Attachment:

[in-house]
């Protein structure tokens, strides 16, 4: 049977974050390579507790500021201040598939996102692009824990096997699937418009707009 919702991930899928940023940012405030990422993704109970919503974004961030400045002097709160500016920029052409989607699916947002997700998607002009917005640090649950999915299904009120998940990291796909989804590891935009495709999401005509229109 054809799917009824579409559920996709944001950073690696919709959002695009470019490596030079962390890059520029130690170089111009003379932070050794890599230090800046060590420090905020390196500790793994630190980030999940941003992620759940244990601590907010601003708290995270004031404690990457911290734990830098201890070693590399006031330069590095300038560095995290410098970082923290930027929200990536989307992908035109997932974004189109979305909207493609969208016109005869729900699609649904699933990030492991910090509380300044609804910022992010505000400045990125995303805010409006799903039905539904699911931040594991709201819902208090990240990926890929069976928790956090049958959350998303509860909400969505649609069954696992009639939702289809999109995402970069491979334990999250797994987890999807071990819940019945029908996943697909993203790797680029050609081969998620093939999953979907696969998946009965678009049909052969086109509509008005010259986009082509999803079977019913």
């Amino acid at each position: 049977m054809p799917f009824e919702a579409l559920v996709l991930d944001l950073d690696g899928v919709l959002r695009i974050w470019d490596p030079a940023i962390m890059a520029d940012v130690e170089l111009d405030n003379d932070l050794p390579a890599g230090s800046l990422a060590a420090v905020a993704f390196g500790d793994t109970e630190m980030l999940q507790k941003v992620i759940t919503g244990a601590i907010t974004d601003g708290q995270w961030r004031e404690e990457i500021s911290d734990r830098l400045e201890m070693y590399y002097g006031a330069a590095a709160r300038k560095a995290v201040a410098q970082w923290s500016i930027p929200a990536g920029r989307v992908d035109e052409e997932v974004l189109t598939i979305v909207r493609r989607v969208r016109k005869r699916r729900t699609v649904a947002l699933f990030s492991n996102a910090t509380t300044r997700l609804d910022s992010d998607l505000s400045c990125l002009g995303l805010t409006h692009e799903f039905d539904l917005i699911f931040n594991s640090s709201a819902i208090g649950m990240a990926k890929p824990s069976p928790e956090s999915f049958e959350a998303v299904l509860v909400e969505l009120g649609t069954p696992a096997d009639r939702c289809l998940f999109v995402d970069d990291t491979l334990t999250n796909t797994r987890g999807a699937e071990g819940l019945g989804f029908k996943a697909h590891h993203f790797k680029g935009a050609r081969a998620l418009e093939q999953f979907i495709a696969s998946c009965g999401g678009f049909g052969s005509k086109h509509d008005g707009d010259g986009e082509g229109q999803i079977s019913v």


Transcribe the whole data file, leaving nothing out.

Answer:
[in-house]
């Protein structure tokens, strides 16, 4: 049977974050390579507790500021201040598939996102692009824990096997699937418009707009 919702991930899928940023940012405030990422993704109970919503974004961030400045002097709160500016920029052409989607699916947002997700998607002009917005640090649950999915299904009120998940990291796909989804590891935009495709999401005509229109 054809799917009824579409559920996709944001950073690696919709959002695009470019490596030079962390890059520029130690170089111009003379932070050794890599230090800046060590420090905020390196500790793994630190980030999940941003992620759940244990601590907010601003708290995270004031404690990457911290734990830098201890070693590399006031330069590095300038560095995290410098970082923290930027929200990536989307992908035109997932974004189109979305909207493609969208016109005869729900699609649904699933990030492991910090509380300044609804910022992010505000400045990125995303805010409006799903039905539904699911931040594991709201819902208090990240990926890929069976928790956090049958959350998303509860909400969505649609069954696992009639939702289809999109995402970069491979334990999250797994987890999807071990819940019945029908996943697909993203790797680029050609081969998620093939999953979907696969998946009965678009049909052969086109509509008005010259986009082509999803079977019913």
């Amino acid at each position: 049977m054809p799917f009824e919702a579409l559920v996709l991930d944001l950073d690696g899928v919709l959002r695009i974050w470019d490596p030079a940023i962390m890059a520029d940012v130690e170089l111009d405030n003379d932070l050794p390579a890599g230090s800046l990422a060590a420090v905020a993704f390196g500790d793994t109970e630190m980030l999940q507790k941003v992620i759940t919503g244990a601590i907010t974004d601003g708290q995270w961030r004031e404690e990457i500021s911290d734990r830098l400045e201890m070693y590399y002097g006031a330069a590095a709160r300038k560095a995290v201040a410098q970082w923290s500016i930027p929200a990536g920029r989307v992908d035109e052409e997932v974004l189109t598939i979305v909207r493609r989607v969208r016109k005869r699916r729900t699609v649904a947002l699933f990030s492991n996102a910090t509380t300044r997700l609804d910022s992010d998607l505000s400045c990125l002009g995303l805010t409006h692009e799903f039905d539904l917005i699911f931040n594991s640090s709201a819902i208090g649950m990240a990926k890929p824990s069976p928790e956090s999915f049958e959350a998303v299904l509860v909400e969505l009120g649609t069954p696992a096997d009639r939702c289809l998940f999109v995402d970069d990291t491979l334990t999250n796909t797994r987890g999807a699937e071990g819940l019945g989804f029908k996943a697909h590891h993203f790797k680029g935009a050609r081969a998620l418009e093939q999953f979907i495709a696969s998946c009965g999401g678009f049909g052969s005509k086109h509509d008005g707009d010259g986009e082509g229109q999803i079977s019913v």